Revisited: “‘Since I am just a piece of code, I would be on very thin ice to speculate,’ the Librarian says.” (Snow Crash by Neal Stephenson)
Ch 24 ~ The Librarian
“You should have a seat,” the Other said softly. She managed a smile. It seemed nearly genuine. Dryst didn’t trust it.
“Please,” she insisted. “Truly, there’s no need to do away with all sense of manners. What good would that serve.”
His surpressed chuckle had the effect of slightly rocking his shoulders. He managed a half-smile, and it was completely genuine.
“Funny you should talk about ‘good,'” he said through the corner of his mouth since the vast majority of his teeth were clenched on top of each other.
She tilted her head. Her eyes danced.
“This surprises you.”
The butterfly on his ear had folded its wings tightly together and slid them underneathe a layer of Dryst’s hair. He was nearly invisible, but Dryst knew the beautiful creature was still there. Watching eyes…listening silently, the butterfly said in a voice so low that only Dryst could hear it. And Dryst did the same thing — have watching eyes…listen to things said and unsaid — just as he knew his many captors were doing right now with him and Spence.
Dryst nodded slowly to the person in front of him. He locked his stare onto her without missing a beat of anything happening around him. A large, open room, with five-story high walls, ornate moldings, stained glass windows, and slithering treeroots mangled together to serve as the ceiling. There were rows of leather-bound books and plush seating and reading areas scattered about. Finely carved mahogany tables and tastefully elaborate yet polite light fixtures rounded out the appointments and harkoned back to another time and another place, creating an atmosphere that lulled one to believe in its gentleness, refinement…that threw one’s memories back to the idea of a gentlemen’s den, or a smoking lounge.
Except for the witches, Dryst thought and studied them carefully. Somehow they didn’t fit in with this picture. Several perched themselves from under flowing robes that whipped in the wind inside the balcony in the tower. They peered over the ledge in watch and in wait, Dryst knew, with their heads buffetted by long, gnarly twisting and lofting strands. Others stood or hovered with a smugness, as if bored, on either side of the great expanse of room, the center in which the two men found themselves standing.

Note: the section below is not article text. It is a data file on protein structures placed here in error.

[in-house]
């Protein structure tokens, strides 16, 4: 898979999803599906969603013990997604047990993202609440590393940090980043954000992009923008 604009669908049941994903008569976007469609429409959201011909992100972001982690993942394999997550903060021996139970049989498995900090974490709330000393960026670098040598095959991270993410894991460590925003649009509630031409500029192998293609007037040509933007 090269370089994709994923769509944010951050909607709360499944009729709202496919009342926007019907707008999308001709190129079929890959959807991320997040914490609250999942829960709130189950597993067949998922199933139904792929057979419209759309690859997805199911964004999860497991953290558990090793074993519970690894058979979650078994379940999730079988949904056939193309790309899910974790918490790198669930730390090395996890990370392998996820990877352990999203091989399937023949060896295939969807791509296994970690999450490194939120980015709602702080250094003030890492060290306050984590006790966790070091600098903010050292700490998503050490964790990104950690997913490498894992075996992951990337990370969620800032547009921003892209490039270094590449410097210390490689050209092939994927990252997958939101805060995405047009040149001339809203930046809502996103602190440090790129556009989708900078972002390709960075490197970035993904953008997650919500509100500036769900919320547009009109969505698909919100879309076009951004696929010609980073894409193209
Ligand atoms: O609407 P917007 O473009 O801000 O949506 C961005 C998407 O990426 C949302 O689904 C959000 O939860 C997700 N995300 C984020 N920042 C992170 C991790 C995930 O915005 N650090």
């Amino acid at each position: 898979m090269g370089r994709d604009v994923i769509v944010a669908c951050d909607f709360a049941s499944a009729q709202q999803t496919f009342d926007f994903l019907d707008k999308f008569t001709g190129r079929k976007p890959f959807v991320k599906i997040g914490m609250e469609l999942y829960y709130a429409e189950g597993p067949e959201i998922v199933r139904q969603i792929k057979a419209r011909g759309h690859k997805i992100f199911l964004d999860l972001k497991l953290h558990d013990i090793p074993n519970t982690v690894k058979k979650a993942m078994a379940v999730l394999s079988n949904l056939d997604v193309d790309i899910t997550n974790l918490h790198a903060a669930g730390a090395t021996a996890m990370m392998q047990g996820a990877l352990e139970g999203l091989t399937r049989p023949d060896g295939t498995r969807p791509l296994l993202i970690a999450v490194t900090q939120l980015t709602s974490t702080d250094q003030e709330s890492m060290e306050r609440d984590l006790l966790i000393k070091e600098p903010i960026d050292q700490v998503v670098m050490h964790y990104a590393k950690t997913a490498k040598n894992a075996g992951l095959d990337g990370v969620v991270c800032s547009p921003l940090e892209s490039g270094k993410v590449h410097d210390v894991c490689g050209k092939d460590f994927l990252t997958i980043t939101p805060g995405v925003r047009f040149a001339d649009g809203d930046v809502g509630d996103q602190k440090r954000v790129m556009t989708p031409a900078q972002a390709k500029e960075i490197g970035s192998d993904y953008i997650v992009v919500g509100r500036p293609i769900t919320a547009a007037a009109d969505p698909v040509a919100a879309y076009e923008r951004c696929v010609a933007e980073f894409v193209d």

The Other’s movement, quiet though it was, nudged into his assessment of the place. She walked casually, cutting a path from behind the writing table around to the front of it. She leaned her nicely formed shape onto its edge and straddled her hands on either side of the desk.
“Surprise me…yeah,” he replied slowly, still surveying the room. “It must have been when you shifted out of the form of the man and –” He stopped abruptly. How he hated what these creatures had done. Spence shifted in his feet at this moment, as if awakening from a deep slumber. He had been unusually quiet, Dryst noticed.
“And?” she said with amused inquisitiveness, knowing full well what he would say, but poking more at the embers of hatred that were erupting within him. Anger is good, Ophania spoke silently to the Other. How ironic, the Other replied and smirked with some amount of cruelty that was glazed over with the pretense of decorum.
His eyes snarled as much as any pair of eyes could snarl. They bore into this woman, standing overly confident, punishing the desktop with her tight ass. Her clothing — pencil skirt, jacket, vest, blouse with a high buttoned collar that wound itself around her neck more like a tourniquet — severely wrapped around her form…a form that in any other circumstance any man other than Dryst might have found pleasing but in this circumstance with her grating and oppressive personality no man would find the least bit attractive. He looked down the length of her stockings to her black patent leather shoes that looked as if they had just been pulled out off of the store shelf and out of the shop box. He was grateful her skirt was too tight to allow the shoes to reflect up. He didn’t want to see it because he couldn’t believe, even in this short amount of time, that this was a woman.
“Nice shoes,” he snarled as much as his eyes had snarled earlier.
She leaned further back onto the desk and sighed a smile, then patiently coaxed an answer to her previously stated question by repeating it again with an even more pleasant tone, as if in an attempt to placate him but that was hardly what she was up to. And they both knew it.
“And…” she repeated with slow and sugared deliberateness.
“And the woman,” he said at last, looking directly into her eyes but protecting Mya’s name within his heart and refusing to toss it out into the open in this place. He wouldn’t tarnish it so in this vile mountain with these unnatural and evil beings who played at civility but intended only destruction. At least the witches were transparent, he thought, but this one…his mind scowled at the Other.
“Kid…don’t get into a conversation here. It’s of no use.” Spence hadn’t moved, except for shifting his weight slightly, as if readying his center of gravity for something yet to come. But even in his speaking, he hadn’t moved, instead keeping his focus straight ahead on the tightly wound person at the front of the room.